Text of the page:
Logistically, this was a very well run event. They kept things moving, got tea delivered in a timely manner, kept everyone supplied with cups, and generally kept things informative and fun. The individual experts were all enthusiastic about their country's products, and were informative and lively.

The first country we visited was China. This was appropriate, since China is the birthplace of tea cultivation. The presenter for China was Austin Hodge of Seven Cups. We tasted six teas from China, the most of any country. Our first tea was a Silver Needle white tea. My notes say it was a golden yellow color, grassy, mildly smoky, with a vegetable taste reminiscent of cooked broccoli stem. The spouse's notes call it a particularly flavorful white tea with a spinachy smell and a sharp flavor. She notes it should pair well with rich savory foods. Our second tea was an Anji Bai Cha green tea. My notes say it was a very pale yellow, with a strong smell of asparagus on the nose, a mildly sweet attack, and bitter finish with a hint of lilac. The spouse's notes call it slightly floral, with an asparagus smell and taste, lightly sweet(lilac) on the finish. She feels it would pair nicely with foods rich in umami, like mushrooms or braised beef. The third Chinese tea was a Golden Guan Yin oolong. My notes say it was a light golden yellow with a light vegetable nose, a floral attack with notes of rose, and a mild finish. The spouse's notes say it had a mildly sharp attack, with a lightly floral finish. She thinks it would work best with more subtly flavored savory foods. Our fourth Chinese tea was a Zheng Yan Da Hong Po oolong. My  notes say it had a reddish orange amber color, with a fruity nose with a smoky under note.  It had a mildly fruity attack, a smoky middle, and a bitter finish, The spouse found it to have a light vegetable(green) nose with an astringent, bold flavor with a toasted effect.. She felt it would match well with either savory or sweet foods. The penultimate Chinese tea was a Snow Mountain Sheng Puerh. I found it to be a pale orange amber in color, with a smoky nose with notes of tobacco, and a smoky attack with a bitter green finish reminiscent of kale. The spouse found it to have a smoky nose, with a kale like bitterness on the finish.. Our last Chinese tea was a Gong Fu Dian Hong black tea. This was the one reasonably priced Chinese tea we tasted. I found it to be a dark red amber color, with a minimal nose with a hint of smoke. I called it a solid, not complex tea, with a mildly bitter finish. The spouse called it a standard tea flavor stronger than Lipton, with a sweet finish.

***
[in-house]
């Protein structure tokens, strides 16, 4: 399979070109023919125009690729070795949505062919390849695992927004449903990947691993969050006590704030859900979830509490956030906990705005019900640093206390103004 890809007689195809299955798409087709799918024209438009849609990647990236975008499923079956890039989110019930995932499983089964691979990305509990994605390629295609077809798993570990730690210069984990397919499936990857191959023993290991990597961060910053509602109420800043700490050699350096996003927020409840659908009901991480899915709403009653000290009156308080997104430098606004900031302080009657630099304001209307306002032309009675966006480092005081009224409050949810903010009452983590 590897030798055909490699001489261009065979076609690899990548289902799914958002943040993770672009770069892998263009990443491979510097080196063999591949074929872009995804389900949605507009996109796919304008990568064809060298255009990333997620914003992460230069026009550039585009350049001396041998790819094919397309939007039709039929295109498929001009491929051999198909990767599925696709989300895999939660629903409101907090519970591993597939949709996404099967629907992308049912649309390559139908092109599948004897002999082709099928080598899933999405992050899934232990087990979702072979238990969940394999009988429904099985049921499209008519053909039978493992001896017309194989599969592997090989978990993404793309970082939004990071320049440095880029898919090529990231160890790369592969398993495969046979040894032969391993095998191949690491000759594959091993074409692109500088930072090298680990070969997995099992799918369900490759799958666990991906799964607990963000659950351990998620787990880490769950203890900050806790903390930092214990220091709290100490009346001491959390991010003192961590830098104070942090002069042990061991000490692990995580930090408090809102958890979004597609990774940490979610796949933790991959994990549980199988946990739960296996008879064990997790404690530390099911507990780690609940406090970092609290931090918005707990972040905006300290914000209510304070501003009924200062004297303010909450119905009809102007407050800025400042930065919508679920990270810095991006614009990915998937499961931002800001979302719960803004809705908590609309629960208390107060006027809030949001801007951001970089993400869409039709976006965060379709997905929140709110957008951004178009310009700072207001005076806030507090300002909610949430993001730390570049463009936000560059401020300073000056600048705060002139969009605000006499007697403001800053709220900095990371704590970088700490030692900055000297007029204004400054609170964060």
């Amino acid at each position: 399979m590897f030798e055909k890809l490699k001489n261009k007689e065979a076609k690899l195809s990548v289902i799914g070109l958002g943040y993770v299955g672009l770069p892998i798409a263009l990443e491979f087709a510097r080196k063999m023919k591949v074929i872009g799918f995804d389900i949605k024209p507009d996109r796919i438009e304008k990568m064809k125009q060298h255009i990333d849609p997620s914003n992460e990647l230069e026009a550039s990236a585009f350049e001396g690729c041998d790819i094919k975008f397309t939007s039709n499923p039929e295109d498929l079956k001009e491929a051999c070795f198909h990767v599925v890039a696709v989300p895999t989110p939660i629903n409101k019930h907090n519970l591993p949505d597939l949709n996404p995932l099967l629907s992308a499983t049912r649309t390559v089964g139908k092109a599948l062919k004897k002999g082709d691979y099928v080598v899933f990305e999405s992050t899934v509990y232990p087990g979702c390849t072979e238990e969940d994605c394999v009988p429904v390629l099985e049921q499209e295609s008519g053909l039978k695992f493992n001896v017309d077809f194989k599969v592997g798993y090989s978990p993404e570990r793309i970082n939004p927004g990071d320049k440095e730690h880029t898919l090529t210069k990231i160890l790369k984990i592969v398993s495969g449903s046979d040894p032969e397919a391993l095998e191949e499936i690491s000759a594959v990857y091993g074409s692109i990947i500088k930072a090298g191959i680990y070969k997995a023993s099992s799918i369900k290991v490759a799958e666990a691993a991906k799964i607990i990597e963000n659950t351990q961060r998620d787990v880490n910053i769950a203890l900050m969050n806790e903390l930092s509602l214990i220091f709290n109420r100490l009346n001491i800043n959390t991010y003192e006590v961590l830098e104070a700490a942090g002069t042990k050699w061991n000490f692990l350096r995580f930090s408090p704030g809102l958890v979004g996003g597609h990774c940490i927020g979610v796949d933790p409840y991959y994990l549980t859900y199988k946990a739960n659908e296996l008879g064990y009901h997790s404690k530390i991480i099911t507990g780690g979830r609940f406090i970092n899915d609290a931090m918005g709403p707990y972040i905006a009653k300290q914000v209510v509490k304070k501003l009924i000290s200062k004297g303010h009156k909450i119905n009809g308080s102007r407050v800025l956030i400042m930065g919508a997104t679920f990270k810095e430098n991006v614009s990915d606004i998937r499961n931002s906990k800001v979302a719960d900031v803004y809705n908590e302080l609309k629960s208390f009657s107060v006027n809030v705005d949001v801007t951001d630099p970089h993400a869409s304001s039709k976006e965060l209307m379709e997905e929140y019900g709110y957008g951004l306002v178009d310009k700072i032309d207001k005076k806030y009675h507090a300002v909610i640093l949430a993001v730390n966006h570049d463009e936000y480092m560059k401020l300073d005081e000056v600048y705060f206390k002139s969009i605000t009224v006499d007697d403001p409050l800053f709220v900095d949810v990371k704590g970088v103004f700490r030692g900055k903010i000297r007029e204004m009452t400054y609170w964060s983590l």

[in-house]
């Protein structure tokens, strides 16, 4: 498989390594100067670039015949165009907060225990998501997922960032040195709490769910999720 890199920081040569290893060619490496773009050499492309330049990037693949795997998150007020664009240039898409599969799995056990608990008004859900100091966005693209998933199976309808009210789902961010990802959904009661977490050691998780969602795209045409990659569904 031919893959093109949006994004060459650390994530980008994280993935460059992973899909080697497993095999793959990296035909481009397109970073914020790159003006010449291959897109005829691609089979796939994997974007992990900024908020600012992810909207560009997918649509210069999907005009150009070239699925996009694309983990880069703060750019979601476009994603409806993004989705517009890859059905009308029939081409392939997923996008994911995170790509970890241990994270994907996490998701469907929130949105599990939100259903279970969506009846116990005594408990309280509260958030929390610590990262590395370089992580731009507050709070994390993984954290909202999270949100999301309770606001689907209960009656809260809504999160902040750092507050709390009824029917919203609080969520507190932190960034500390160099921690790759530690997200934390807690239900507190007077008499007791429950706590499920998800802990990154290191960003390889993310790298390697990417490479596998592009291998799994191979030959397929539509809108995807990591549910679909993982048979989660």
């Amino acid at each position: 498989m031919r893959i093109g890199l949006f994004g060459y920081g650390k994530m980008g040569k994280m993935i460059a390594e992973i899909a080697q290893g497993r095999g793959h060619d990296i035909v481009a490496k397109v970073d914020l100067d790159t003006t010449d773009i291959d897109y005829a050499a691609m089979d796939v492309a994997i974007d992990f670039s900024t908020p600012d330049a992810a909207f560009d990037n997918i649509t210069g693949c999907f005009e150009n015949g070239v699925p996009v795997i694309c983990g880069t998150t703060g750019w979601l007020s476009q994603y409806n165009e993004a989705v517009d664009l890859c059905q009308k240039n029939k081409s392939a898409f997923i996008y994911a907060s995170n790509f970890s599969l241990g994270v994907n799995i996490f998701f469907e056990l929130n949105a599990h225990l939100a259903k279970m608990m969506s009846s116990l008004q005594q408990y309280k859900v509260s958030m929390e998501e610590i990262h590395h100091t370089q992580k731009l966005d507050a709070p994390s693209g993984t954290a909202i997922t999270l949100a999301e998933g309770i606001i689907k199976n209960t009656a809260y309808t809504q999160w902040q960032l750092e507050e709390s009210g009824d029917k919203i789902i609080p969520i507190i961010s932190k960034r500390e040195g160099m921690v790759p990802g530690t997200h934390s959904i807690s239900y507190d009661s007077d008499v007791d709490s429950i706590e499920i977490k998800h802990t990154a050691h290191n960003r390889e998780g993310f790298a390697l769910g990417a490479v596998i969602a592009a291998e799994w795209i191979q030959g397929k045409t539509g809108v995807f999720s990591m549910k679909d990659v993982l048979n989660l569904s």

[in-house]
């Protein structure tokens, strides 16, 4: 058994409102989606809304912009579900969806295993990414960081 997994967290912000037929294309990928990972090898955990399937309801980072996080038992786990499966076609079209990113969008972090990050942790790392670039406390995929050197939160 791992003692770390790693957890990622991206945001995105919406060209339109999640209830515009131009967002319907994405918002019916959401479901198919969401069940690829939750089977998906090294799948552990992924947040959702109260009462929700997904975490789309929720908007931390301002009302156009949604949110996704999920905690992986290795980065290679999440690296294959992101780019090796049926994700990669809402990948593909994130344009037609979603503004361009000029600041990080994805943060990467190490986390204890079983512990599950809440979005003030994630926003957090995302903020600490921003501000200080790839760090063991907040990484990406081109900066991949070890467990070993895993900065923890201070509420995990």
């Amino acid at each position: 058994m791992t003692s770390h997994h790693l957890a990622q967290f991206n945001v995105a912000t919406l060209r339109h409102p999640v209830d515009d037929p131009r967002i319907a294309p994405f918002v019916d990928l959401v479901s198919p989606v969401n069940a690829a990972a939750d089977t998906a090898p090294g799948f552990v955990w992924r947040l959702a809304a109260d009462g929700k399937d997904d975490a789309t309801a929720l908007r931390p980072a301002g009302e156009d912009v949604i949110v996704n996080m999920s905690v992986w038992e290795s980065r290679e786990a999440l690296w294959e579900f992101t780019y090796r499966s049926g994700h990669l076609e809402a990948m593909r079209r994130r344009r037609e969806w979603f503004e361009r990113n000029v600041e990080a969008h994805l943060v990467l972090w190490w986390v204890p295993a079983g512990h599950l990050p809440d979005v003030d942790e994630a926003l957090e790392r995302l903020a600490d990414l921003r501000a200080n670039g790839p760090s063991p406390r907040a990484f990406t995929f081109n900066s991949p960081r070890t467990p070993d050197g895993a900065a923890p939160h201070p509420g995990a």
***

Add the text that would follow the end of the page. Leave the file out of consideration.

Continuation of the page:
Our second country was Sri Lanka, and the presenter was Royce Van Twest of QTrade Teas &  Herbs. Our first tea was a Super Pekoe black tea. My notes call it a red amber color with a mildly mineral nose, a lightly fruity attack, not complex middle, and a mildly bitter finish. The spouse found it to have a very slightly vegetable nose, mildly astringent with a clean finish, but leaving an astringency in the back of the throat. Our second tea was a Idulgashinna Green Orange Pekoe 1. I found it to be a pale greenish gold color, with a vegetable nose with notes of asparagus, a mildly vegetable taste with no bitterness on the finish. The spouse found it to have a mild flavor with a neutral astringent finish. She suggests it would pair best with delicate flavors. Our third tea from Sri Lanka was a Kirkoswald Silver Needle white tea. It was a pale yellow gold color. I found it to have a sweet floral nose, with notes of violets, a mildly vegetable attack with notes of celery, and a clean finish. The spouse found it to have a pleasant aroma with a very floral nose and a smooth violet flavor. She suggests pairing it with light flavors. Our last tea was a Low Country black tea. It had a red amber color. I found it to be robust, not complex, with a clean finish with very little bitterness. The spouse notes it to have a  mild nose with nothing distinctive, and to be robust. She notes it should pair with anything.